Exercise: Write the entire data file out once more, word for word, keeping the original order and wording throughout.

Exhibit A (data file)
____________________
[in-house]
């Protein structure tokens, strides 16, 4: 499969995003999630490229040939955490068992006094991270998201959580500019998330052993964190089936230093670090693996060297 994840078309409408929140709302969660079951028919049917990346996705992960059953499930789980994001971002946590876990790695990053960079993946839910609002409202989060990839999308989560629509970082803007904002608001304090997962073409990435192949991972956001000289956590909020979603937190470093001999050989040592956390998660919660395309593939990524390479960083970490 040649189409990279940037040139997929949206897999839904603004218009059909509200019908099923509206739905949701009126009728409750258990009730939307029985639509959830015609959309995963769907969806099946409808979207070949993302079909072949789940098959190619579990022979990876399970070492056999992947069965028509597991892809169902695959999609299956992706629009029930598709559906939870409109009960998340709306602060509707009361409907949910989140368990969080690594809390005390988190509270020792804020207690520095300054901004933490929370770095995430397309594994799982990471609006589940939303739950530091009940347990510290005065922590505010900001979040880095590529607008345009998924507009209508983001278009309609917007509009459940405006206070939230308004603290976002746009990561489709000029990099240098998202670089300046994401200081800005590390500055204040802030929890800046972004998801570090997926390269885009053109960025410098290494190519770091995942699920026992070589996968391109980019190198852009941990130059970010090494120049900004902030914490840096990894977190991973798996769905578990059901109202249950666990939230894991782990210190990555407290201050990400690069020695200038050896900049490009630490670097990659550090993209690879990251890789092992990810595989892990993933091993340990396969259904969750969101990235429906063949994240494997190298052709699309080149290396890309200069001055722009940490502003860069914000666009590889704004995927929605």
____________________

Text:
[in-house]
């Protein structure tokens, strides 16, 4: 499969995003999630490229040939955490068992006094991270998201959580500019998330052993964190089936230093670090693996060297 994840078309409408929140709302969660079951028919049917990346996705992960059953499930789980994001971002946590876990790695990053960079993946839910609002409202989060990839999308989560629509970082803007904002608001304090997962073409990435192949991972956001000289956590909020979603937190470093001999050989040592956390998660919660395309593939990524390479960083970490 040649189409990279940037040139997929949206897999839904603004218009059909509200019908099923509206739905949701009126009728409750258990009730939307029985639509959830015609959309995963769907969806099946409808979207070949993302079909072949789940098959190619579990022979990876399970070492056999992947069965028509597991892809169902695959999609299956992706629009029930598709559906939870409109009960998340709306602060509707009361409907949910989140368990969080690594809390005390988190509270020792804020207690520095300054901004933490929370770095995430397309594994799982990471609006589940939303739950530091009940347990510290005065922590505010900001979040880095590529607008345009998924507009209508983001278009309609917007509009459940405006206070939230308004603290976002746009990561489709000029990099240098998202670089300046994401200081800005590390500055204040802030929890800046972004998801570090997926390269885009053109960025410098290494190519770091995942699920026992070589996968391109980019190198852009941990130059970010090494120049900004902030914490840096990894977190991973798996769905578990059901109202249950666990939230894991782990210190990555407290201050990400690069020695200038050896900049490009630490670097990659550090993209690879990251890789092992990810595989892990993933091993340990396969259904969750969101990235429906063949994240494997190298052709699309080149290396890309200069001055722009940490502003860069914000666009590889704004995927929605």